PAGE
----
Why 2005?


After the Hall of Fame was reestablished in 2004, the next logical way class was a focus on Wrestlemania 1(excluding Mr. T). Orndorff’s role in the main event of that program means that he will always be part of the WWE lore. 2005 was the perfect time for his induction.

Opens Door For?

The late 80s WWF midcard. Many of his contemporaries went in during the same class.

Reasons this shouldn’t have happened.


Kinda looked like a high school gym teacher at time of induction.

WWE Hall of Fame Class of 2014: Mr. T


Mr. T

Class of 2014: Celebrity Inductee

 Pittier of Fools; Top  Five Most Important Celebrities in Wrestling History


Hall of Fame Ranking

6 out of 10


In the history of WWE, there have been tons of celebrities. The Hall of Fame is littered with examples of one and done celebrity contributions (See William Perry). If a celebrity wing has to exist, none of these belong in the WWE Hall of Fame. There is a select group of true impact-full  outside figures. In WWE, the top  three are Mr. T, Cyndi Lauper and Mike Tyson (Andy Kaufman takes Tyson’s place if we count other promotions). Mr. T takes the top spot. He brought Wrestlemania to the next level.

It is simple. In 1985, Mr. T was hot stuff. Keep in mind, the landscape of the 1980s in entertainment was drastically different than today. Even with the advent of cable television, most had 35 channels maximum. Television was smaller, it hadn’t grown to the monstrosity it is today. Today, everyone is a star.

Meet these people... who are famous for...Fuckall...

Meet these people… who are famous for…Fuckall…

In 1985, Mr. T was in the middle of starring in the hit television show The A-Team with legit actor George Peppard, and Battlestar Galactica star Dirk Benedict. It was a legit gig. Comparable today might be working on House of Cards with Kevin Spacey. On top of that Mr. T, had finished up a breakout role in Rocky III as Clubber Lang and was riding high on his quest to super stardom. This is the man who had his own children’s cereal.


Where the prize is more Mr. T

Mr T was  major popular star of a hit television show coming into the WWE and not only appearing, not only participating in an angle, but learning to and actually wrestling. (And not in the Seth Green  “Isn’t this funny”, kind of way) He actually fought and did a hip toss and a bodyslam.  When Mr. T did these things, he represented legitimization of wrestling as a form of entertainment. Hulk Hogan is credited (with the brain power of Vince McMahon) as being the face of the mainstream coming of age of wrestling. While Hogan is the face, the usher was Mr. T. Because of Mr. T, Hulk Hogan appeared on late night, he appeared on Saturday Night Live and he choked out Richard Beltzer.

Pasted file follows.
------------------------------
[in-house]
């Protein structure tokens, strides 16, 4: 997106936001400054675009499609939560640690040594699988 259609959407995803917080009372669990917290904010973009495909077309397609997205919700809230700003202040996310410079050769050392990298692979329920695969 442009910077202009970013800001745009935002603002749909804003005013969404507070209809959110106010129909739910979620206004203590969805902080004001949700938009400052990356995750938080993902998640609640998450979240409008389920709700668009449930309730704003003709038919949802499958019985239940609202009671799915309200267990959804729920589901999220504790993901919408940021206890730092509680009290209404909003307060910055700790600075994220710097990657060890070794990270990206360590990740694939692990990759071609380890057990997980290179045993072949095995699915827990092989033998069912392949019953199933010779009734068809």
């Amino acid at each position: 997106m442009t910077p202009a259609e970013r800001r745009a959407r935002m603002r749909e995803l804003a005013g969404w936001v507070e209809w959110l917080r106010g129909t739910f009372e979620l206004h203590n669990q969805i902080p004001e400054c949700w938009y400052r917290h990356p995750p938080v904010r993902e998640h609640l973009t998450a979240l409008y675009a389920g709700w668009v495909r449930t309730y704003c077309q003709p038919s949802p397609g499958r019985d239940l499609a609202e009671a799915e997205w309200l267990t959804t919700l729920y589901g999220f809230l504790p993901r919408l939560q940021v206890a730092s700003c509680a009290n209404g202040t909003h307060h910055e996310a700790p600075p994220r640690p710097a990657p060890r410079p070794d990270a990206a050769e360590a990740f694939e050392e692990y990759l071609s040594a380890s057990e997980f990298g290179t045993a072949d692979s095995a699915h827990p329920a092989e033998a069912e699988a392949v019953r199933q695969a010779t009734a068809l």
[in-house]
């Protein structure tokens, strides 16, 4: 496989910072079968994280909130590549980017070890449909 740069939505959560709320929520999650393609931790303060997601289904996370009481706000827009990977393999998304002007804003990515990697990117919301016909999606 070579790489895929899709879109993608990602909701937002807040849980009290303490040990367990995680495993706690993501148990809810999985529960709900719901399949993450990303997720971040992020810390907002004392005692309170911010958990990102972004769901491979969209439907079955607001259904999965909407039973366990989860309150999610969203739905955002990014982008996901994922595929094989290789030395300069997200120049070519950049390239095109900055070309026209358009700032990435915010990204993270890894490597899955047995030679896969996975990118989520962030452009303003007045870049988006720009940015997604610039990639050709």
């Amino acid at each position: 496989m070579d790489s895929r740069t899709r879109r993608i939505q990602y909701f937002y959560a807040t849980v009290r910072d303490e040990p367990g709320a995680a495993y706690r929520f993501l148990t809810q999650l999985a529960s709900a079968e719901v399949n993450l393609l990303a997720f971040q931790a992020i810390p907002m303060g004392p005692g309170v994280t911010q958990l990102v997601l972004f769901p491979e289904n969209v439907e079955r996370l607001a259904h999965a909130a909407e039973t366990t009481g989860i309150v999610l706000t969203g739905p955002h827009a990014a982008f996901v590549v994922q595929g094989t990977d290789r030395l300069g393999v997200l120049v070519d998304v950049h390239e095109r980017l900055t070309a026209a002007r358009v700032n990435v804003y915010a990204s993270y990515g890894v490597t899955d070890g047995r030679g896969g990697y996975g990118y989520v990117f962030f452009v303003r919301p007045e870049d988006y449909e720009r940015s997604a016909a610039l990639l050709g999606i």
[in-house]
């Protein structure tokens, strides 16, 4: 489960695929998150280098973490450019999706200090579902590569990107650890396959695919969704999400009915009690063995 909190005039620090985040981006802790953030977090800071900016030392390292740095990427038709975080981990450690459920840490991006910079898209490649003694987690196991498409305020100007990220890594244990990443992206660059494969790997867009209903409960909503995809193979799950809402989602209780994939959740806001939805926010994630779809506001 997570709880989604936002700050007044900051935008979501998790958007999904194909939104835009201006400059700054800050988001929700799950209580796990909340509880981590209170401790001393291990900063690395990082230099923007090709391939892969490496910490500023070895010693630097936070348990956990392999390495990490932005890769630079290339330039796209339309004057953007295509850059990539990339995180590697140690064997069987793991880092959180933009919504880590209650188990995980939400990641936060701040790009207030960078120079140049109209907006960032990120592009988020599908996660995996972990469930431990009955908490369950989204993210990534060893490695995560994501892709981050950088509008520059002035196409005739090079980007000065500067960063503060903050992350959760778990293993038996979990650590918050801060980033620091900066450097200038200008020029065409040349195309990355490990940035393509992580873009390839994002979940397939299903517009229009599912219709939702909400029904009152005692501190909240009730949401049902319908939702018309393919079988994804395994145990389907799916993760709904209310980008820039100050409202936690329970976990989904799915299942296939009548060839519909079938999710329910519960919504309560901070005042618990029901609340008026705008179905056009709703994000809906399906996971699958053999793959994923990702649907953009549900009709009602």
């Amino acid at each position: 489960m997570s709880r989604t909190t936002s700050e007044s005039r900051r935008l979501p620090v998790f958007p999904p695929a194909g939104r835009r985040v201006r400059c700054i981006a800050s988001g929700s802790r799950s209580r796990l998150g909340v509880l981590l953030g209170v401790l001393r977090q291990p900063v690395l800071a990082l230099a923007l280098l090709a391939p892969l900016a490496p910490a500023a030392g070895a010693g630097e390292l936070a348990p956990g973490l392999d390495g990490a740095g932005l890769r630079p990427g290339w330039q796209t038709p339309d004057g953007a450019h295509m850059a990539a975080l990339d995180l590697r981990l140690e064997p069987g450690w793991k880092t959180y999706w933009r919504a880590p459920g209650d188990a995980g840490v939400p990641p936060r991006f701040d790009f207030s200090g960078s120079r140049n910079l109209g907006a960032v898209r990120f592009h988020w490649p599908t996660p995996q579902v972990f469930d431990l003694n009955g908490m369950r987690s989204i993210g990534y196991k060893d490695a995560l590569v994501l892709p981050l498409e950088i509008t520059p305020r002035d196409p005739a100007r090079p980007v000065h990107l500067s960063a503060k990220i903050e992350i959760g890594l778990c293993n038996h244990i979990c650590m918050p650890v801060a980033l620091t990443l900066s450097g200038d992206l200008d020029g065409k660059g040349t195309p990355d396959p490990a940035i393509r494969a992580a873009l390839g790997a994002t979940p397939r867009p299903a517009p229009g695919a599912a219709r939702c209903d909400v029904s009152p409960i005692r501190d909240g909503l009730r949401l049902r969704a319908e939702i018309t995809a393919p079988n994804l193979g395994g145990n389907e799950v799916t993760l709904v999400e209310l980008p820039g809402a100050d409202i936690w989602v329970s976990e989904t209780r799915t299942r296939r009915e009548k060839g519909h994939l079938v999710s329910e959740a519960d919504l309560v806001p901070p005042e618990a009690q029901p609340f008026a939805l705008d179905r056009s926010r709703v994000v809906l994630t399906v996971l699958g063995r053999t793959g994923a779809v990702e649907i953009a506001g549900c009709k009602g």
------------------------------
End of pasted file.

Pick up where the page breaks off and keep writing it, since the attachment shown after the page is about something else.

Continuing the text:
It is common knowledge that Vince McMahon leveraged his home on Wrestlemania 1. The concept was to take the supershow, something which had been done for a couple of years in the form of Starrcade, and add glamour, glitz and legitimacy . In McMahon eyes, legitimacy meant celebrity and mainstream attention. His vision was to bring the eyes of the media on pro wrestling. And McMahon paid for that through his teeth.

Wrestlemania 1 had a ton of celebrities and those guys aren’t cheap. On top of Mr. T was Muhammad Ali, who had a special affinity for wrestling paychecks as he even appeared in Mid South seconding the Snow-Man. For real.

Add in Liberace, The Rockettes, Cyndi Lauper, and many many more and Vince bet it all on this show. This is why T’s participation is so key. The show needed the face of WWE to be Hulk Hogan and Celebrity. Mr. T made Hulk Hogan a celebrity to the point that even  today is the one wrestler that everyone, young or old, rich or poor knows. This is thanks to the doors opened by Mr. T.

The best part of his participation in the event is that Mr. T is one of only a few guys (back to that list again) who didn’t feel above the frey. When Floyd Mayweather wrestled, it was a gimmick, he didn’t even care. When Jeremy Piven jumped off the top rope we received Summer Fest. There is an unmistakable air about celebrities on WWE programming that almost says ” I know I’m better than this”. T was different. He joined the storyline. He complimented and become engulfed in a storyline, where he got beat up, allowed the heels to get heat and came back. He understood (or at least was willing to go along with) the way the business works. Vince took an idea which was perfected by Andy Kaufman (only celebrity willing to play heel) and WWFized it. T wasn’t a villain, but he was a representation of our hero. And he was good at it.

Mr. T’s character was perfect for Pro Wrestling. He is an absolute ridiculous caricature of a person. Him along with many others are the encapsulation of the 1980s. Ridiculous was king in the 80s. In the recent 80s Radio Shack commerical (with Hulk Hogan) the only missing element was Mr. T.

Mr. T also did one other thing that very few celebrities do. He continued with the organization for many years. The very next year, Mr. T took his rivalry with Roddy Piper to the next level in a one on one…boxing match? In a move which worked for none, the match ended in a DQ finish due to a body slam…


Mr. T was such a character that he continued with WWE sporadically until 1987 when T wanted too much money for his level of stardom at the time. And that was that. Its always about the bucks and T’s induction might be related to a good payday. Regardless of why, he is inclusion is a must and a welcome, overdue move on the part of WWE. The fans are happy about this one.


Why 2014?

The money. T is in need of cash due to his legal troubles with his son. Plain and simple, WWE is smart. With, the 30th anniversary (29th damn it!)  Mr. T appeared in the Wrestlemania 1 main event. Hogan is back and now so is Mr. T. Regardless of why, his inclusion is welcome and awesome. 

Opens Door For?

 The other Top Three celebrities.. Next should be Cyndi Lauper and Andy Kaufman.

Reasons this shouldn’t have happened.

Mr. T might fight Roddy Piper as they legitimately don’t like each other.